on the rear, or driving wheels, which improves traction.

    Better braking the more even weight distribution helps prevent lockup from the

    rear wheels becoming unloaded under heavy braking.

    Towing Rear-wheel drive puts the wheels which are pulling the load closer to

    the point where a trailer articulates, helping steering, especially for large loads.


    On snow, ice and sand, rear-wheel drive loses its traction advantage to front- or all-

    wheel-drive vehicles, which have greater weight on the driven wheels. This issue is

    particularly noticeable on pickup trucks, as the weight of the engine and cab will

    significantly shift the weight from the rear to the front wheels.

    Some rear engine cars (e.g., Porsche 911) can suffer from reduced steering ability

    under heavy acceleration, because the engine is outside the wheelbase and at the

    opposite end of the car from the wheels doing the steering although the engine

    weight over the rear wheels provides outstanding traction and grip during


    A rear-wheel drive vehicle with four-wheel drive, compared to a front-wheel drive

    vehicle with four-wheel drive, will have a less efficient interior packaging since the

    transmission is often under the front passenger compartment between the two seats,

    whereas the latter can package all the components under the hood.

    Increased weight The components of a rear-wheel-drive vehicle's power train are

    less complex, but they are larger. The driveshaft adds weight. There is extra sheet

    metal to form the transmission tunnel. There is a rear axle or rear half-shafts, which

    are typically longer than those in a front-wheel-drive car. A rear-wheel-drive car will

    weigh slightly more than a comparable front-wheel-drive car (but less than four-

    wheel drive).

  • Prepared by: Kartik Suthar

    Four-wheel-drive layouts

    Most 4WD layouts are front-engine and are derivatives of earlier front-engine, two-

    wheel-drive designs. They fall into two major categories:

    Front-engine, rear-wheel drive derived 4WD systems, standard in most sport utility

    vehicles and in passenger cars, (usually referred to front engine, rear-wheel

    drive/four-wheel drive).

    Transverse and longitudinal engine 4WD systems derived almost exclusively

    from front-engine, front-drive layouts, fitted to luxury, sporting and heavy duty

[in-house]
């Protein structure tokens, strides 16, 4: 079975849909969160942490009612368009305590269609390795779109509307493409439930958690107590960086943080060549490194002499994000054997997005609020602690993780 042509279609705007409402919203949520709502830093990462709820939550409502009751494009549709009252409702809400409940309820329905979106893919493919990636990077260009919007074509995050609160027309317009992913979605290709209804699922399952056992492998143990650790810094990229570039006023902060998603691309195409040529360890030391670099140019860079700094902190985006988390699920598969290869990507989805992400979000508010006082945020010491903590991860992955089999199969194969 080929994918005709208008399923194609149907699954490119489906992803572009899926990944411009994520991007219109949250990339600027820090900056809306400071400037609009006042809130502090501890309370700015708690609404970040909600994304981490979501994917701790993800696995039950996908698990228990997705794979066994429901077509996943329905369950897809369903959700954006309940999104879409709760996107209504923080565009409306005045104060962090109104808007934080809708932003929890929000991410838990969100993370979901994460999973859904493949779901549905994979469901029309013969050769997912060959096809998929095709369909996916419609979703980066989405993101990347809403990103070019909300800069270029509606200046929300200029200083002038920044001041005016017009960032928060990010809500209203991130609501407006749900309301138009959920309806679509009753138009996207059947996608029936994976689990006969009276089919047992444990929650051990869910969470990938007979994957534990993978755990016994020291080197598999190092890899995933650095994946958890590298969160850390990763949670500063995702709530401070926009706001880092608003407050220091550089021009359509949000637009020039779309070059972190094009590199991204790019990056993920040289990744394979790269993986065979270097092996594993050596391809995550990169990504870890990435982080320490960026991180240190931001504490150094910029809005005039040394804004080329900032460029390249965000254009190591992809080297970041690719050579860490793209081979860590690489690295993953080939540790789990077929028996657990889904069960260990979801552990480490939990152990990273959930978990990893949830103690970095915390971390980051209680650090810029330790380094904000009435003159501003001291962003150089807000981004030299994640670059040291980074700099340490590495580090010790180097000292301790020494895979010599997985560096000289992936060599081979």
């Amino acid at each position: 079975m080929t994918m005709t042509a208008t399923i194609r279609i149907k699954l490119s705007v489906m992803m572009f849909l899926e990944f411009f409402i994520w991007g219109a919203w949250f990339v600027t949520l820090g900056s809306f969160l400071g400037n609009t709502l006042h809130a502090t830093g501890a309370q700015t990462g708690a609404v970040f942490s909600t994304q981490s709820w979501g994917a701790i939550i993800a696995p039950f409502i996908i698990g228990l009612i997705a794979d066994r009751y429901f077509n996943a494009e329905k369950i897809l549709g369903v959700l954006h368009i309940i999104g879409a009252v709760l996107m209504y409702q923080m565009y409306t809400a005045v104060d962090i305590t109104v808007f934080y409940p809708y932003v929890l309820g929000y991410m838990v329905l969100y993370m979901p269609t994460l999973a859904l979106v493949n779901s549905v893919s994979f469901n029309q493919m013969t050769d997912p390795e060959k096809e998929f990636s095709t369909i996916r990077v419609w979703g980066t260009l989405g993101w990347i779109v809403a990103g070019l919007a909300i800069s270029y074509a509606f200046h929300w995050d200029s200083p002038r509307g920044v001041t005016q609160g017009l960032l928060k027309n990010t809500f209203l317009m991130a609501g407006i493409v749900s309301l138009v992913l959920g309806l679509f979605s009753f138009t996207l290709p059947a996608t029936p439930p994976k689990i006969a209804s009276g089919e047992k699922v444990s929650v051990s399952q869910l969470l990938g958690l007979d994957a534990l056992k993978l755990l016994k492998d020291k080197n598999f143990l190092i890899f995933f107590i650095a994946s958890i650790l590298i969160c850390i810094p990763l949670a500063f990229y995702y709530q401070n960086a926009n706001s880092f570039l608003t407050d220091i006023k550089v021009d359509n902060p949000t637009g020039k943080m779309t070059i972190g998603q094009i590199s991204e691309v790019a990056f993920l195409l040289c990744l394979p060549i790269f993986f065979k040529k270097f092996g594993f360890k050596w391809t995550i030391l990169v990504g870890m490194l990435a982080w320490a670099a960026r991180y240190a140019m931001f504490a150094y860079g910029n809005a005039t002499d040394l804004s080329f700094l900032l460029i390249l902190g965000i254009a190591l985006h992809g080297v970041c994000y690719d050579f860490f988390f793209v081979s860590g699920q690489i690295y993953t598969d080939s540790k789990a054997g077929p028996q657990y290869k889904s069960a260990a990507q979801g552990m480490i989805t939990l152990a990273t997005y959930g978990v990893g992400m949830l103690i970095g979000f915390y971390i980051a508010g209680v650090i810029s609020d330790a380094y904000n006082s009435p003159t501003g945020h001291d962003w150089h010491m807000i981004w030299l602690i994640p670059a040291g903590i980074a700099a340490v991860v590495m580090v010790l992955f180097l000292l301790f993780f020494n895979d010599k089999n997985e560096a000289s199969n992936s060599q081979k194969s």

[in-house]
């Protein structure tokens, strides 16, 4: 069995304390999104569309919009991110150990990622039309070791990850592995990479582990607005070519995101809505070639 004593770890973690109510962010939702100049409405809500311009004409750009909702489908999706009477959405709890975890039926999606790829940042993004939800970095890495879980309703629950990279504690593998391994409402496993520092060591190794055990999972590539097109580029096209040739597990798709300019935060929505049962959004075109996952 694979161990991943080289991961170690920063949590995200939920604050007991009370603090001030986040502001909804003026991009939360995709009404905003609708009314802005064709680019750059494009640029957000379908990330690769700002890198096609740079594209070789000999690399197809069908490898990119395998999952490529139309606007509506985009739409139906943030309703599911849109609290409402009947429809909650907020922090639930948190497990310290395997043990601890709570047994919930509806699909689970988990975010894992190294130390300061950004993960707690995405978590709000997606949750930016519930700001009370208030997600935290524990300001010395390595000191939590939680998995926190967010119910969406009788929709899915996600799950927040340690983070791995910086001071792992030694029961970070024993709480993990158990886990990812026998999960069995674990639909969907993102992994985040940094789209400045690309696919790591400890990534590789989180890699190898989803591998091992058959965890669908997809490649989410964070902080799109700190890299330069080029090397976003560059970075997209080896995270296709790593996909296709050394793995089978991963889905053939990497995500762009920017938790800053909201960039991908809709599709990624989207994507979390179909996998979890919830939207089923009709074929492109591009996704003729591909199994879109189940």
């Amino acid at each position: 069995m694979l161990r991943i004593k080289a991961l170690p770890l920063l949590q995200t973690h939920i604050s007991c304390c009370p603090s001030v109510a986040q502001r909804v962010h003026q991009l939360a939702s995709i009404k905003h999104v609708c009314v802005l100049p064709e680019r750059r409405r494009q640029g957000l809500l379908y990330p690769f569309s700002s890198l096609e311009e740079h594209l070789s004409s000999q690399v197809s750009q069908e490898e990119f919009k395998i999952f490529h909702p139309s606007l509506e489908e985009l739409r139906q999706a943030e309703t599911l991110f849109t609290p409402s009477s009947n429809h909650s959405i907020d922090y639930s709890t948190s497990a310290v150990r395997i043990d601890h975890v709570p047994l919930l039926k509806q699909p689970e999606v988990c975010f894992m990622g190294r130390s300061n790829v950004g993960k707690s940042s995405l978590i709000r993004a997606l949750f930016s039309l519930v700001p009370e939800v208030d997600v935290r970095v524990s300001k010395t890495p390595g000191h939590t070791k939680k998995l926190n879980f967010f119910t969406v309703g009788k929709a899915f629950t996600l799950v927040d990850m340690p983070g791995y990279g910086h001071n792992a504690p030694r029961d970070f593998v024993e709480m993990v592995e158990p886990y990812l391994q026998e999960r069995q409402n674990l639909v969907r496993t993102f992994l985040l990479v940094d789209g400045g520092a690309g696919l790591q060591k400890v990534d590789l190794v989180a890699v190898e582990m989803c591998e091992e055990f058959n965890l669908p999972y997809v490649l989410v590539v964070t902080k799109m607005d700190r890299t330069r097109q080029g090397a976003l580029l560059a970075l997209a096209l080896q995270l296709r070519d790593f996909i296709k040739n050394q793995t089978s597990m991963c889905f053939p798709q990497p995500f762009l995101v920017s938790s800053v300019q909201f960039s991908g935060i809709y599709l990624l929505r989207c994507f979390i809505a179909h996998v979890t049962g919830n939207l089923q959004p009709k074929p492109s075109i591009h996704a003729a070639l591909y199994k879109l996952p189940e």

segments, for example the transverse-engine Mitsubishi 3000GT VR-4 and Toyota

    RAV4 and the longitudinal-engine Audi Quattro and most of the Subaru line.

    Rear-engine, rear-wheel-drive layout

    Most of the traits of the RR configuration are shared with the mid-engine, or MR.

    Placing the engine near the driven rear wheels allows for a physically smaller, lighter,

    less complex, and more efficient drivetrain, since there is no need for a driveshaft,

    and the differential can be integrated with the transmission, commonly referred to as

    a transaxle.

  • Prepared by: Kartik Suthar

    Rear-engine, front-wheel-drive layout

    A rear-engine, front-wheel-drive layout is one in which the engine is behind the rear

    wheels, but drives the front wheels via a driveshaft, like a conventional front-engine,

    rear-wheel-drive vehicle traveling in reverse.

    Q.Briefly explain the shock absorber in suspension system.

    Let's start our discussion of shock absorbers with one of very important point: despite

    what many people think, conventional shock absorbers do not support vehicle weight.

    Instead, the primary purpose of the shock absorber is to control spring and

    suspension movement. This is accomplished by turning the kinetic energy of

    suspension movement into thermal energy, or heat energy, to be dissipated through

    the hydraulic fluid.

    Shock absorbers are basically oil pumps. A piston is attached to the end of the piston

    rod and works against hydraulic fluid in the pressure tube. As the suspension travels

    up and down, the hydraulic fluid is forced through tiny holes, called orifices, inside

    the piston. However, these orifices let only a small amount of fluid through the

    piston. This slows down the piston, which in turn slows down spring and suspension


  • Prepared by: Kartik Suthar

    The amount of resistance a shock absorber develops depends on the speed of the

    suspension and the number and size of the orifices in the piston. All modern shock

    absorbers are velocity sensitive hydraulic damping devices - meaning the faster the

    suspension moves, the more resistance the shock absorber provides. Because of this

    feature, shock absorbers adjust to road condi